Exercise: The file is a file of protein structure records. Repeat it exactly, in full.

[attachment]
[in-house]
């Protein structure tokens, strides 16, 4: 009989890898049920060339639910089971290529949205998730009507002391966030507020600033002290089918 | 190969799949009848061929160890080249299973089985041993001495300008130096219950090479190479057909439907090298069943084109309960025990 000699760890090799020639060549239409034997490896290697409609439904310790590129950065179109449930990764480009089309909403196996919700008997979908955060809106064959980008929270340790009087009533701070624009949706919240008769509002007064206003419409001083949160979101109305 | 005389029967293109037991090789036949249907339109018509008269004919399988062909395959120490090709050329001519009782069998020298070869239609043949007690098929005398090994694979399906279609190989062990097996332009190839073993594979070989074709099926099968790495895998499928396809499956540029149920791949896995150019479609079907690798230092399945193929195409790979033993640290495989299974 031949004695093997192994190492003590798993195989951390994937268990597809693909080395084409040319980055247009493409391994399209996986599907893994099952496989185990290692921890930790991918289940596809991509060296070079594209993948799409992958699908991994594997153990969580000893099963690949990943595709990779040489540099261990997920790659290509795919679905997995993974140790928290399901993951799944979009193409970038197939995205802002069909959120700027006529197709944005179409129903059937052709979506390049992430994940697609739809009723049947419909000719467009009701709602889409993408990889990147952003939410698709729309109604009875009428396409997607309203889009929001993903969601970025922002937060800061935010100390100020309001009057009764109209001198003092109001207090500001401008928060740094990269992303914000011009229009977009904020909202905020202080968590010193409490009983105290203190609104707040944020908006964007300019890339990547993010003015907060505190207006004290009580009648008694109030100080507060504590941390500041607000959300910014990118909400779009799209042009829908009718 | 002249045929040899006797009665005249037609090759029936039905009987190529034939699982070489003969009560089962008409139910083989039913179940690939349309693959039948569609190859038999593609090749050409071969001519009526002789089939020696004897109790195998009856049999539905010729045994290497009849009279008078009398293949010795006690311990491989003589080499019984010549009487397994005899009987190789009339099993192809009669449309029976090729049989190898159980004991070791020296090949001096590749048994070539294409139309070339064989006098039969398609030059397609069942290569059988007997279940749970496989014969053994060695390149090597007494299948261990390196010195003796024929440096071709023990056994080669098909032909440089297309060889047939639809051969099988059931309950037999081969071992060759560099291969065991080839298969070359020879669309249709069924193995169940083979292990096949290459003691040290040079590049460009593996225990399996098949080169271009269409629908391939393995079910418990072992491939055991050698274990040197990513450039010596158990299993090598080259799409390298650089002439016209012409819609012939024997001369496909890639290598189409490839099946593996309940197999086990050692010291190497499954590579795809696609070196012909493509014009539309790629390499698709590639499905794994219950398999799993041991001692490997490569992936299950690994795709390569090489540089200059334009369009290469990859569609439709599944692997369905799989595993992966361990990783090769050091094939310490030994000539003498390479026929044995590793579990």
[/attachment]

[in-house]
């Protein structure tokens, strides 16, 4: 009989890898049920060339639910089971290529949205998730009507002391966030507020600033002290089918 | 190969799949009848061929160890080249299973089985041993001495300008130096219950090479190479057909439907090298069943084109309960025990 000699760890090799020639060549239409034997490896290697409609439904310790590129950065179109449930990764480009089309909403196996919700008997979908955060809106064959980008929270340790009087009533701070624009949706919240008769509002007064206003419409001083949160979101109305 | 005389029967293109037991090789036949249907339109018509008269004919399988062909395959120490090709050329001519009782069998020298070869239609043949007690098929005398090994694979399906279609190989062990097996332009190839073993594979070989074709099926099968790495895998499928396809499956540029149920791949896995150019479609079907690798230092399945193929195409790979033993640290495989299974 031949004695093997192994190492003590798993195989951390994937268990597809693909080395084409040319980055247009493409391994399209996986599907893994099952496989185990290692921890930790991918289940596809991509060296070079594209993948799409992958699908991994594997153990969580000893099963690949990943595709990779040489540099261990997920790659290509795919679905997995993974140790928290399901993951799944979009193409970038197939995205802002069909959120700027006529197709944005179409129903059937052709979506390049992430994940697609739809009723049947419909000719467009009701709602889409993408990889990147952003939410698709729309109604009875009428396409997607309203889009929001993903969601970025922002937060800061935010100390100020309001009057009764109209001198003092109001207090500001401008928060740094990269992303914000011009229009977009904020909202905020202080968590010193409490009983105290203190609104707040944020908006964007300019890339990547993010003015907060505190207006004290009580009648008694109030100080507060504590941390500041607000959300910014990118909400779009799209042009829908009718 | 002249045929040899006797009665005249037609090759029936039905009987190529034939699982070489003969009560089962008409139910083989039913179940690939349309693959039948569609190859038999593609090749050409071969001519009526002789089939020696004897109790195998009856049999539905010729045994290497009849009279008078009398293949010795006690311990491989003589080499019984010549009487397994005899009987190789009339099993192809009669449309029976090729049989190898159980004991070791020296090949001096590749048994070539294409139309070339064989006098039969398609030059397609069942290569059988007997279940749970496989014969053994060695390149090597007494299948261990390196010195003796024929440096071709023990056994080669098909032909440089297309060889047939639809051969099988059931309950037999081969071992060759560099291969065991080839298969070359020879669309249709069924193995169940083979292990096949290459003691040290040079590049460009593996225990399996098949080169271009269409629908391939393995079910418990072992491939055991050698274990040197990513450039010596158990299993090598080259799409390298650089002439016209012409819609012939024997001369496909890639290598189409490839099946593996309940197999086990050692010291190497499954590579795809696609070196012909493509014009539309790629390499698709590639499905794994219950398999799993041991001692490997490569992936299950690994795709390569090489540089200059334009369009290469990859569609439709599944692997369905799989595993992966361990990783090769050091094939310490030994000539003498390479026929044995590793579990």